More (if you really need any more)…

The Big Chill

Friday, February 23rd, 2007

– One of the blogs I read regularly is Jim Kunstler’s .  He’s the author of The Long Emergency: Surviving the End of Oil, Climate Change, and Other Converging Catastrophes of the Twenty-First Century.

– He’s insightful and direct which I like. In this piece, he expresses his doubts about all of the hoopla being raised about Ethanol and how it is going to save us from the coming energy crises. Like me, he thinks people are just looking for easy answers so they don’t have to confront the really hard problems which are approaching.


One of the farmers who organized the Pennsylvania Association for Sustainable Agriculture’s annual meeting put it nicely: “The ethanol craze means that we’re going to burn up the Midwest’s last six inches of topsoil in our gas-tanks.”

The American public is in chill mode in more ways than one. We are finally freezing our asses off in the Northeast after a supernaturally mild December and January, and the heating oil trucks are once again making the rounds of the home furnaces (and running down their inventories). But we’re also chillin’ on the concept that there is an energy problem per se. The public is convinced that we are one IPO away from attaining the sovereign rescue remedy that will permit us to continue running our Happy Motoring utopia.

The public is bombarded daily with feel-good news about new bio-engineered bacteria that can turn sawmill refuse into high-test gasoline, cornucopias of miracle diesel beans, lithium batteries that will take you from Hackensack to Chicago on a single charge, and still (despite all the evidence against feasibility) hydrogen-powered SUVs. The public is convinced that we will enter a nirvana of “energy independence” just-in-time — the same way that WalMart miraculously restocks it’s shelves.


Soldiers Face Neglect, Frustration At Army’s Top Medical Facility

Friday, February 23rd, 2007

– I wrote what was, for me, a sad and poignant piece a few days ago about Viet-Nam, Iraq and the very transient reasons why so many of our young have lost their lives in these conflicts. If you need yet another reason to doubt how much those who run the government really value the lives the naive and patriotic risk for them, this article might be a wake-up call.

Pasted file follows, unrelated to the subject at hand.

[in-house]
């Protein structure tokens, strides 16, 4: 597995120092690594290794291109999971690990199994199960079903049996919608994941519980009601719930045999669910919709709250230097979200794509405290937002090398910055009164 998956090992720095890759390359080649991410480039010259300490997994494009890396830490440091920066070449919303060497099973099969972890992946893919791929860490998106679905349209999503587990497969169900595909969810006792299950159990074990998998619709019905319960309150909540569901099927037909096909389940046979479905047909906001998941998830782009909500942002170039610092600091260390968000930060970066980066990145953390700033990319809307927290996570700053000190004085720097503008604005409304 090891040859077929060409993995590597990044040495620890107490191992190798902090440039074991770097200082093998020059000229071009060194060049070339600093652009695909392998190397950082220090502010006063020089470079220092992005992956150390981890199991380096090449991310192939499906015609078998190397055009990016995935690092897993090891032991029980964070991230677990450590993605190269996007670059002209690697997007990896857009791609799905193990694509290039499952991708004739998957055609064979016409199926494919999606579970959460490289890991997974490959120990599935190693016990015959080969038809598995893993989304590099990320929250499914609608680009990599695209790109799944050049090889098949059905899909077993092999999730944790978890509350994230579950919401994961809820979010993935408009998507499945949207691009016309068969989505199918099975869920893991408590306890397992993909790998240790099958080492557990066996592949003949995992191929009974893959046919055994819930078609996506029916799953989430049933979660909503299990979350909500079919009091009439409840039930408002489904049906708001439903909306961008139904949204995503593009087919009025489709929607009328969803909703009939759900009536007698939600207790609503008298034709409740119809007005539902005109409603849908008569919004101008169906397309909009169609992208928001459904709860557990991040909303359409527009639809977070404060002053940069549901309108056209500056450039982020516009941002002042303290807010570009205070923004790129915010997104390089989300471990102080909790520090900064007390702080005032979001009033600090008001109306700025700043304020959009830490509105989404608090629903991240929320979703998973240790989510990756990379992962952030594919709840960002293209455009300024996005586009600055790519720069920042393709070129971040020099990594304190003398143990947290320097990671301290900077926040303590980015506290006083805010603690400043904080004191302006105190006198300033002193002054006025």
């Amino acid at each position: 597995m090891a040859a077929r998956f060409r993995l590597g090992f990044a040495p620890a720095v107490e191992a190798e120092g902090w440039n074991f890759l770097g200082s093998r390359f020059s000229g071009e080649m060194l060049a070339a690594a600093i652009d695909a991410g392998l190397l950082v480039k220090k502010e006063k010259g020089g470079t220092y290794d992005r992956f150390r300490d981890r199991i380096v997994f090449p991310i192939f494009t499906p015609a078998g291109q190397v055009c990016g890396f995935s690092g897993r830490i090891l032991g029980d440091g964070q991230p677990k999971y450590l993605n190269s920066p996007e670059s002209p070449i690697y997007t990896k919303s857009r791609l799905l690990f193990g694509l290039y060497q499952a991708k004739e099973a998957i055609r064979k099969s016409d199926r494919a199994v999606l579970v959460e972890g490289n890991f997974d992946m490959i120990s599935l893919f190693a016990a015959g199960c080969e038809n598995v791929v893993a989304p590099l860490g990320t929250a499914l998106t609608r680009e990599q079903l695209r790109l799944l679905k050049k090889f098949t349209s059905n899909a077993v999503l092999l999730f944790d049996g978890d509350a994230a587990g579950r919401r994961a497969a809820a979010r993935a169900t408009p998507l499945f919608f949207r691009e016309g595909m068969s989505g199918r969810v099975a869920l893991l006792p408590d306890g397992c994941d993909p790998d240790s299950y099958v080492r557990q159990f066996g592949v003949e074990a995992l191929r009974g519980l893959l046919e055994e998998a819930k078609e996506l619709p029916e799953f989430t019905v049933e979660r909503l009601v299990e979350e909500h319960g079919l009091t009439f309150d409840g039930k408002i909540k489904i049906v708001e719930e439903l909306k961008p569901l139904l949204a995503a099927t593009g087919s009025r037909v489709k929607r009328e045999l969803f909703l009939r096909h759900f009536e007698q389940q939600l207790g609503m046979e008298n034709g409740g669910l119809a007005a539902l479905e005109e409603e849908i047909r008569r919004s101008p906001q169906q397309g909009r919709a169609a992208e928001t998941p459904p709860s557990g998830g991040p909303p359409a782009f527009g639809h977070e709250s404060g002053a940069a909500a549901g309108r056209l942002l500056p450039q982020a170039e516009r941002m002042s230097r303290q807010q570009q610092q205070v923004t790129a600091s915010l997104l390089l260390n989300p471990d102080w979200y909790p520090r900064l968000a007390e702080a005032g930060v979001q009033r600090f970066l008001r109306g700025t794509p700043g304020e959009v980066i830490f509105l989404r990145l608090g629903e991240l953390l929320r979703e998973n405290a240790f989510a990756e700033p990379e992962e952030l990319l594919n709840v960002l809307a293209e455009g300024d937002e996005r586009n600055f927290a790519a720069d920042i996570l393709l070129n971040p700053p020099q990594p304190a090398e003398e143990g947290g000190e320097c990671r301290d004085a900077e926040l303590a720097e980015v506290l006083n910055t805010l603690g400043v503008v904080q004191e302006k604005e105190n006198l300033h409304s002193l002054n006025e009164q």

Behind the door of Army Spec. Jeremy Duncan’s room, part of the wall is torn and hangs in the air, weighted down with black mold. When the wounded combat engineer stands in his shower and looks up, he can see the bathtub on the floor above through a rotted hole. The entire building, constructed between the world wars, often smells like greasy carry-out. Signs of neglect are everywhere: mouse droppings, belly-up cockroaches, stained carpets, cheap mattresses.

This is the world of Building 18, not the kind of place where Duncan expected to recover when he was evacuated to Walter Reed Army Medical Center from Iraq last February with a broken neck and a shredded left ear, nearly dead from blood loss. But the old lodge, just outside the gates of the hospital and five miles up the road from the White House, has housed hundreds of maimed soldiers recuperating from injuries suffered in the wars in Iraq and Afghanistan.


– I’d like to say a bit more on this subject. Some you, my readers, may assume from what I’ve written that I am totally anti-war but this is not so. When the US was attacked by the Japanese and when Hitler was bent on conquoring the world, those were situations in which I would have had no hesitation in defending my country. It is these other so-called ‘wars’, these affairs of geo-political positioning, these messes that we get into incrementally that end up so tangled that no one can quite remember how we got into them that I oppose. I refuse, point blank, to give anyone else a say in how my life is ‘spent’. If you have a war, I will decide for myself if I think it is worth risking my life for.